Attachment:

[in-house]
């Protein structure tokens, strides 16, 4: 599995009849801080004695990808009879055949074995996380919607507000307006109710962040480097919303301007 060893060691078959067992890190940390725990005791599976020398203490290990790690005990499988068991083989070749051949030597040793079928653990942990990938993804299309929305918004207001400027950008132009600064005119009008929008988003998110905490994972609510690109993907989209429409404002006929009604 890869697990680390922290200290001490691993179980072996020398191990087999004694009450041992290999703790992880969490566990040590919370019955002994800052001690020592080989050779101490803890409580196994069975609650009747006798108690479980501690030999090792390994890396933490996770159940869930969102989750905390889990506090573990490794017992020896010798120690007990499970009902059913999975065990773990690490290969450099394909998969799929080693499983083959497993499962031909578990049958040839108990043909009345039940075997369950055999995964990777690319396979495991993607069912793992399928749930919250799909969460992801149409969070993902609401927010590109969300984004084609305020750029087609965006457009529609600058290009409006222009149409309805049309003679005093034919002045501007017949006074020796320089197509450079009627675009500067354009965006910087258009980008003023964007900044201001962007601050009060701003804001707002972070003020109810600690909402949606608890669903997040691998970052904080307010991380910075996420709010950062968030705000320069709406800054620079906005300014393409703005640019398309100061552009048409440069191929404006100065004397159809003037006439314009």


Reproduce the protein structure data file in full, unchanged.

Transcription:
[in-house]
């Protein structure tokens, strides 16, 4: 599995009849801080004695990808009879055949074995996380919607507000307006109710962040480097919303301007 060893060691078959067992890190940390725990005791599976020398203490290990790690005990499988068991083989070749051949030597040793079928653990942990990938993804299309929305918004207001400027950008132009600064005119009008929008988003998110905490994972609510690109993907989209429409404002006929009604 890869697990680390922290200290001490691993179980072996020398191990087999004694009450041992290999703790992880969490566990040590919370019955002994800052001690020592080989050779101490803890409580196994069975609650009747006798108690479980501690030999090792390994890396933490996770159940869930969102989750905390889990506090573990490794017992020896010798120690007990499970009902059913999975065990773990690490290969450099394909998969799929080693499983083959497993499962031909578990049958040839108990043909009345039940075997369950055999995964990777690319396979495991993607069912793992399928749930919250799909969460992801149409969070993902609401927010590109969300984004084609305020750029087609965006457009529609600058290009409006222009149409309805049309003679005093034919002045501007017949006074020796320089197509450079009627675009500067354009965006910087258009980008003023964007900044201001962007601050009060701003804001707002972070003020109810600690909402949606608890669903997040691998970052904080307010991380910075996420709010950062968030705000320069709406800054620079906005300014393409703005640019398309100061552009048409440069191929404006100065004397159809003037006439314009």